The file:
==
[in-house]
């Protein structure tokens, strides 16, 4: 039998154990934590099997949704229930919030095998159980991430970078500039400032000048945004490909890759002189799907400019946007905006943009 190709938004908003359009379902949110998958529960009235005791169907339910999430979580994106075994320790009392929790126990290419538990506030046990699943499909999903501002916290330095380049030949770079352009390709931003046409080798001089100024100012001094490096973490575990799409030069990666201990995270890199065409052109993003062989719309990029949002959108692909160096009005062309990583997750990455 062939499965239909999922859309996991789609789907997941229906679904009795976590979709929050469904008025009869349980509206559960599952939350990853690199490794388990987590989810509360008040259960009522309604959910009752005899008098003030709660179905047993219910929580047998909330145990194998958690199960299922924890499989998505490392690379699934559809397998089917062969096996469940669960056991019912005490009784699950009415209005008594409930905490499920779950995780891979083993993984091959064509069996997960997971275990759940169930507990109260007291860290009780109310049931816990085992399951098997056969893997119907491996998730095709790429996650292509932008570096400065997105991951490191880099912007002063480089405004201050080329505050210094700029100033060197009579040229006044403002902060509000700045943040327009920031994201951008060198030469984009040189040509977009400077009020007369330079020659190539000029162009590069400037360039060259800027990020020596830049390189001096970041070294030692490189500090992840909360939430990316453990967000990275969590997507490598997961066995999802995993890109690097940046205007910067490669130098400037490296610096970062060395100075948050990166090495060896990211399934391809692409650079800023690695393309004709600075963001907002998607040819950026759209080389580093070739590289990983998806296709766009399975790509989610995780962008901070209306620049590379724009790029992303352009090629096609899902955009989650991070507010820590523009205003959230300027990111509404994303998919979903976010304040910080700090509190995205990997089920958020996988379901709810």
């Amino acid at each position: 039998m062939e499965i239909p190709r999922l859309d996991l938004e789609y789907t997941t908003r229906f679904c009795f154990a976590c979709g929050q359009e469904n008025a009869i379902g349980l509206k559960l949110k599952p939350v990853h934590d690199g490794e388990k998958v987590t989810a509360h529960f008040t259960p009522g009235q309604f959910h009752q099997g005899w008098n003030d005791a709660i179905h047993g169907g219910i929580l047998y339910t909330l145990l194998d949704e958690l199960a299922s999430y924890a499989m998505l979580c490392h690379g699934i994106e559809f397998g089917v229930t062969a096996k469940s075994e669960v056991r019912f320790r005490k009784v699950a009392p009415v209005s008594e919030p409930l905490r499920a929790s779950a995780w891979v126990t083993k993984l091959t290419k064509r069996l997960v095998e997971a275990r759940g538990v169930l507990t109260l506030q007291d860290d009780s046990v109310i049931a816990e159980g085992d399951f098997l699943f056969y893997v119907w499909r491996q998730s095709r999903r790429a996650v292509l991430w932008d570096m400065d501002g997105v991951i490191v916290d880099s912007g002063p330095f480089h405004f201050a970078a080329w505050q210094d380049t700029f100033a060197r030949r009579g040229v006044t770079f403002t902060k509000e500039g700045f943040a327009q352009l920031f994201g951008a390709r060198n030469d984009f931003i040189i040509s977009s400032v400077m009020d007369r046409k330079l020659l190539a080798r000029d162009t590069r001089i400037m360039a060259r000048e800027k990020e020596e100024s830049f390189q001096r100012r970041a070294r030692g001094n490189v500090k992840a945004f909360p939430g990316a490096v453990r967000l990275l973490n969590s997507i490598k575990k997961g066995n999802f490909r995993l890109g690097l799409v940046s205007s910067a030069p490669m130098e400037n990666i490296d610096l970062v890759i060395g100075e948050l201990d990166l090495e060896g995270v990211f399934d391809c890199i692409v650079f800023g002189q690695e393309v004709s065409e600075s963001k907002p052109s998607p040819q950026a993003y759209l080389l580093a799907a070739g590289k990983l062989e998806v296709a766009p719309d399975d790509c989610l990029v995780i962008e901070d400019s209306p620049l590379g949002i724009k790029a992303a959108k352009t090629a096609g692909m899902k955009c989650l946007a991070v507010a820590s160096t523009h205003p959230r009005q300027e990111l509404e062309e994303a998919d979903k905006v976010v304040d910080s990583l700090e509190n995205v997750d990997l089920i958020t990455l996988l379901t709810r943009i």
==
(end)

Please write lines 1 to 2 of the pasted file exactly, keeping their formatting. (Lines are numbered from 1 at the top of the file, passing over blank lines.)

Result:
[in-house]
């Protein structure tokens, strides 16, 4: 039998154990934590099997949704229930919030095998159980991430970078500039400032000048945004490909890759002189799907400019946007905006943009 190709938004908003359009379902949110998958529960009235005791169907339910999430979580994106075994320790009392929790126990290419538990506030046990699943499909999903501002916290330095380049030949770079352009390709931003046409080798001089100024100012001094490096973490575990799409030069990666201990995270890199065409052109993003062989719309990029949002959108692909160096009005062309990583997750990455 062939499965239909999922859309996991789609789907997941229906679904009795976590979709929050469904008025009869349980509206559960599952939350990853690199490794388990987590989810509360008040259960009522309604959910009752005899008098003030709660179905047993219910929580047998909330145990194998958690199960299922924890499989998505490392690379699934559809397998089917062969096996469940669960056991019912005490009784699950009415209005008594409930905490499920779950995780891979083993993984091959064509069996997960997971275990759940169930507990109260007291860290009780109310049931816990085992399951098997056969893997119907491996998730095709790429996650292509932008570096400065997105991951490191880099912007002063480089405004201050080329505050210094700029100033060197009579040229006044403002902060509000700045943040327009920031994201951008060198030469984009040189040509977009400077009020007369330079020659190539000029162009590069400037360039060259800027990020020596830049390189001096970041070294030692490189500090992840909360939430990316453990967000990275969590997507490598997961066995999802995993890109690097940046205007910067490669130098400037490296610096970062060395100075948050990166090495060896990211399934391809692409650079800023690695393309004709600075963001907002998607040819950026759209080389580093070739590289990983998806296709766009399975790509989610995780962008901070209306620049590379724009790029992303352009090629096609899902955009989650991070507010820590523009205003959230300027990111509404994303998919979903976010304040910080700090509190995205990997089920958020996988379901709810």